March 24, 2017

iMonk Classic: The monk who wouldn’t go away

Merton Grave

Note from CM: Yesterday marked the 47th anniversary of Thomas Merton’s death. On December 10, 1968, he died in an accidental electrocution in Bangkok, Thailand. His body was returned to the U.S. in a military transport plane that carried the bodies of soldiers killed in Vietnam, a war he had condemned forcefully. He was laid in the earth on a hillside behind the monastery, overlooking the Kentucky woods where he had prayed and written and served as a brother at the Abbey of Gethsemani.

Internet Monk would not be Internet Monk without Thomas Merton. He was one of Michael Spencer’s great heroes. And one of the reasons I have become forever grateful to Mike is that he introduced me to Merton and the Abbey of Gethsemani, which has become my go-to place for spiritual pilgrimage and renewal.

Today we present one of Michael’s tributes to Merton, from August of 2004. Please note this remarkable passage in particular:

“Thomas’s gift to me has been sanity and security. Because of him, I have stopped trying to be a good Christian and devoted myself to being the prodigal on his knees, enjoying the undeserved love of the Father. To try and stand and be the older brother has no appeal to me.”

• • •

One of the joys of having a hero is sharing him/her with someone else. If you know me very long, you’ll hear about my hero, Thomas Merton: monk, writer, poet, activist, Christian, enigma, good looking bald man. Merton (1915-1968) is one of the most significant religious writers of the twentieth century and a lasting influence on untold numbers of Christians (and non-Christians) from every tradition and culture. For those of us in the Bluegrass state, he also holds the distinction of being perhaps the most significant religious figure to reside in Kentucky, being a monk at Our Lady of Gesthemeni monastery near Bardstown for twenty-seven years. He is buried there today.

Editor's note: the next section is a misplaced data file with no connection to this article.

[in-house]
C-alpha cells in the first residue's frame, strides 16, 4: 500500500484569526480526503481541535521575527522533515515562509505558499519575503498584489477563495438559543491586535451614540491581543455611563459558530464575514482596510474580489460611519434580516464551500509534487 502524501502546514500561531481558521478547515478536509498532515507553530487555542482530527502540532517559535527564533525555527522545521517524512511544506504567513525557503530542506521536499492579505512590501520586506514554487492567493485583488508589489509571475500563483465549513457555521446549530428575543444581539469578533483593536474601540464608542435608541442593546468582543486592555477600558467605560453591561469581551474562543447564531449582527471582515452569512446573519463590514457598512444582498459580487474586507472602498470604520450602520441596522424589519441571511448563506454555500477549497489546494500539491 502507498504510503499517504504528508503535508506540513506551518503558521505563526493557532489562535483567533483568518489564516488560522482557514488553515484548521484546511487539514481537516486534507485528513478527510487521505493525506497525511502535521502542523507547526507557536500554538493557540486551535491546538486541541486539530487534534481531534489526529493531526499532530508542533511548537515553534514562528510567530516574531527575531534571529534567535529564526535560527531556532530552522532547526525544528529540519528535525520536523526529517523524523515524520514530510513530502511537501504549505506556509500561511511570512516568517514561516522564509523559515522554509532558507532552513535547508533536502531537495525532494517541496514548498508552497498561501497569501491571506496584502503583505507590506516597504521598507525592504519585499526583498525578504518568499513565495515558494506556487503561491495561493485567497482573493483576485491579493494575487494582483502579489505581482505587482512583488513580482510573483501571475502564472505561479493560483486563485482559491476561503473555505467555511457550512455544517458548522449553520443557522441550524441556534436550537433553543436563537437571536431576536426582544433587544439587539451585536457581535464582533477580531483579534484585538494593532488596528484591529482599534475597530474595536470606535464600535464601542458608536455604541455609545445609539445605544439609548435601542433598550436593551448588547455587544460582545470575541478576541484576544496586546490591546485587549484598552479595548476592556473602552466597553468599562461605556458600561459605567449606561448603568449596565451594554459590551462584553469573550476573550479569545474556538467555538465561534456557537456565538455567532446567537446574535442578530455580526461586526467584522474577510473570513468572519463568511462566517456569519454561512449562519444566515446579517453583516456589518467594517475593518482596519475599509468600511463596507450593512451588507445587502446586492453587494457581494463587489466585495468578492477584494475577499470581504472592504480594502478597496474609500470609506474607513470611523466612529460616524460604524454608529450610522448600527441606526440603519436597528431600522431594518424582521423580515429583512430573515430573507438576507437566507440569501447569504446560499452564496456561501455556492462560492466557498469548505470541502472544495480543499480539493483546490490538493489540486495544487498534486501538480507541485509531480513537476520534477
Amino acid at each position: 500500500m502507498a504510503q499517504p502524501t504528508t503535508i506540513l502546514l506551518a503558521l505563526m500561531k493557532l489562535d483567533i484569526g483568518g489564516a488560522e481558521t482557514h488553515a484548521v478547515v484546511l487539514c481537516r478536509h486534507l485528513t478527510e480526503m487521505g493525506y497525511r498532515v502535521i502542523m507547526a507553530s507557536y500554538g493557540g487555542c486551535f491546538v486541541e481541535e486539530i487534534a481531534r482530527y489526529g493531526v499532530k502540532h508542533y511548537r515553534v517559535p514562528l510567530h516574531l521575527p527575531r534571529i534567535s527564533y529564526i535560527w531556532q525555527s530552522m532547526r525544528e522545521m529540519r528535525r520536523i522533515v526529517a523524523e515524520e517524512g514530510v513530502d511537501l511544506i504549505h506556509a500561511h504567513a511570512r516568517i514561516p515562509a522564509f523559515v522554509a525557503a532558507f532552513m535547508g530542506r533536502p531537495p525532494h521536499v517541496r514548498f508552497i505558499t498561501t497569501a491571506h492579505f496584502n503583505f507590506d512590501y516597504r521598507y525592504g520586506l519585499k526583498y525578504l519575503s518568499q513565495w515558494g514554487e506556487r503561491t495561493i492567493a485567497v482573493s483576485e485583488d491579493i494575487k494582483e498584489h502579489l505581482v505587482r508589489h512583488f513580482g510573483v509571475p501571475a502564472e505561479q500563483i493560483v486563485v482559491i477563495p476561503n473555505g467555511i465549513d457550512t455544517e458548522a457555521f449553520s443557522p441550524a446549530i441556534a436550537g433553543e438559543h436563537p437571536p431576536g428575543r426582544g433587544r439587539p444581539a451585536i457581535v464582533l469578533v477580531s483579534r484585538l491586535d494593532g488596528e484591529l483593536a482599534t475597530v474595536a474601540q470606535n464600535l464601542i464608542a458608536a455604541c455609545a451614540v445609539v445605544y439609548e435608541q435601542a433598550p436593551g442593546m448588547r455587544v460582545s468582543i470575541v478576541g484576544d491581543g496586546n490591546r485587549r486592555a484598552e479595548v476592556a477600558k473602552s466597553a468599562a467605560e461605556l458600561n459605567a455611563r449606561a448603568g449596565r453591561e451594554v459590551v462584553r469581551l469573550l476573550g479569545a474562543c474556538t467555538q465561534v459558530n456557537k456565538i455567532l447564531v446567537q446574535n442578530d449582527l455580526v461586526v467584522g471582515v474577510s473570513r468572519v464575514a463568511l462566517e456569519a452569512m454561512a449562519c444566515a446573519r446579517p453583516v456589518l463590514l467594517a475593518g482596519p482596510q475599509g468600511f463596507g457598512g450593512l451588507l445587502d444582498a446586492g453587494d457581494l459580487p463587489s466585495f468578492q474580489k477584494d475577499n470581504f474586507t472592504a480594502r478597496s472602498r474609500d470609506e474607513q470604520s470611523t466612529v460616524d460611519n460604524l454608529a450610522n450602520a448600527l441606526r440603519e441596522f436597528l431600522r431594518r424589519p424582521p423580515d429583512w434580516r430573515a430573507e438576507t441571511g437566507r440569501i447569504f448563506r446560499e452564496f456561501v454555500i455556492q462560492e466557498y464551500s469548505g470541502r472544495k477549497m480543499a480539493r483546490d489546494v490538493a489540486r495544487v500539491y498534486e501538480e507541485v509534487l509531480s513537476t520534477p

Merton is a strange kind of hero for me. I am a conservative Reformed Protestant. He was a liberal Roman Catholic who could easily have become a Buddhist. Merton was a former communist sympathizer turned Democrat who found Gene McCarthy too tame. I am a libertarian-Republican who wishes Pat Buchanan’s brain could be surgically altered and put in George W’s body. Merton befriended and praised the sixtie’s liberal pantheon; wrote poems about them, wrote letters for them. I think those people- Baez, Berrigan, etc- were alternately amusing and frightening. Merton hated systematic theology and loved modern literature. I hate modern literature and love systematic theology. Merton choose monasticism over marriage. I think that was a crying shame. Merton thought a good time was walking barefoot in a cornfield reading Muslim mystics. I’d prefer a Dave Mathews show. He loved jazz. I love bluegrass and rock. Merton died by touching a faulty electrical fan after taking a shower, thus becoming the patron saint of all clumsy people. I haven’t yet decided how I’m going to go, but it could possible involve all the White Castles I can eat.

So how did I ever pick this guy to be my hero? Certain qualities have such an innate attraction, that when you encounter them in anyone, no matter how different from you they might be, they draw you into admiration. Tom Merton made an unforgettable impression on everyone who met him. No one ever nominated him for perfection. He could be selfish, manipulative and vain, often putting his friends through absurd abuses to get him out of the monastery and into the city. He gossiped, and often whined. He seldom paused to be content, and often enjoyed being an irritant. He sometimes drank too much and could hold a grudge for years. Yet, the unanimous verdict of those who knew him in life and those who know him through his voluminous literary output is that Merton was an authentic human being of the rarest sort and master of the things of the spirit. Words like genuine, self-knowledgeable and deeply spiritual occur again and again in descriptions of Merton. People sought him out from all over the world because of what they sensed in his writing. I’m no different. If he were around today I’d be throwing rocks at his window like the rest of the gawkers. “Come down, Tom, and put on some Coltrane.”